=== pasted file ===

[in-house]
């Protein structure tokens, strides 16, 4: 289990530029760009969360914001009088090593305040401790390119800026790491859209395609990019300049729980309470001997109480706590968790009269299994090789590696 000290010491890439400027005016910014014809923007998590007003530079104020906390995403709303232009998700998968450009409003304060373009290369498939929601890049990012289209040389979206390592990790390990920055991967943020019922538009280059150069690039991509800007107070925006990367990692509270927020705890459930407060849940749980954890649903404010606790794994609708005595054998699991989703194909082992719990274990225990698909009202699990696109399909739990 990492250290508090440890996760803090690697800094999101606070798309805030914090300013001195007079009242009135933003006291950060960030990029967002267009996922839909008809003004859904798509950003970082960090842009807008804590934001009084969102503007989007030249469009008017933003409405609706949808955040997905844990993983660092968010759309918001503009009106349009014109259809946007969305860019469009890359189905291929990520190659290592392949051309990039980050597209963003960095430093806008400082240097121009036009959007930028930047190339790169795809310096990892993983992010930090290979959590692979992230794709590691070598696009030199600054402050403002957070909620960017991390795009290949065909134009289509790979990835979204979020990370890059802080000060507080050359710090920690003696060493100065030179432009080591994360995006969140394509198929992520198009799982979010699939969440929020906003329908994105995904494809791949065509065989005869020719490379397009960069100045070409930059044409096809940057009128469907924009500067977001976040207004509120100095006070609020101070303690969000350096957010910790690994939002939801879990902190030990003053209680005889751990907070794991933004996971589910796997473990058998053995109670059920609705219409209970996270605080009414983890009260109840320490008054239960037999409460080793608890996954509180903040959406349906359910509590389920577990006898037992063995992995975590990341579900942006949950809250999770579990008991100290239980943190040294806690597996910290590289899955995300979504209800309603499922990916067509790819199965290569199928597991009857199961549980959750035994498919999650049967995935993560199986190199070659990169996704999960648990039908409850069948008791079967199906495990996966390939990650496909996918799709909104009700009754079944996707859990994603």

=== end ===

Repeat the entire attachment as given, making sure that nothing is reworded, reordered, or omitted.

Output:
[in-house]
């Protein structure tokens, strides 16, 4: 289990530029760009969360914001009088090593305040401790390119800026790491859209395609990019300049729980309470001997109480706590968790009269299994090789590696 000290010491890439400027005016910014014809923007998590007003530079104020906390995403709303232009998700998968450009409003304060373009290369498939929601890049990012289209040389979206390592990790390990920055991967943020019922538009280059150069690039991509800007107070925006990367990692509270927020705890459930407060849940749980954890649903404010606790794994609708005595054998699991989703194909082992719990274990225990698909009202699990696109399909739990 990492250290508090440890996760803090690697800094999101606070798309805030914090300013001195007079009242009135933003006291950060960030990029967002267009996922839909008809003004859904798509950003970082960090842009807008804590934001009084969102503007989007030249469009008017933003409405609706949808955040997905844990993983660092968010759309918001503009009106349009014109259809946007969305860019469009890359189905291929990520190659290592392949051309990039980050597209963003960095430093806008400082240097121009036009959007930028930047190339790169795809310096990892993983992010930090290979959590692979992230794709590691070598696009030199600054402050403002957070909620960017991390795009290949065909134009289509790979990835979204979020990370890059802080000060507080050359710090920690003696060493100065030179432009080591994360995006969140394509198929992520198009799982979010699939969440929020906003329908994105995904494809791949065509065989005869020719490379397009960069100045070409930059044409096809940057009128469907924009500067977001976040207004509120100095006070609020101070303690969000350096957010910790690994939002939801879990902190030990003053209680005889751990907070794991933004996971589910796997473990058998053995109670059920609705219409209970996270605080009414983890009260109840320490008054239960037999409460080793608890996954509180903040959406349906359910509590389920577990006898037992063995992995975590990341579900942006949950809250999770579990008991100290239980943190040294806690597996910290590289899955995300979504209800309603499922990916067509790819199965290569199928597991009857199961549980959750035994498919999650049967995935993560199986190199070659990169996704999960648990039908409850069948008791079967199906495990996966390939990650496909996918799709909104009700009754079944996707859990994603």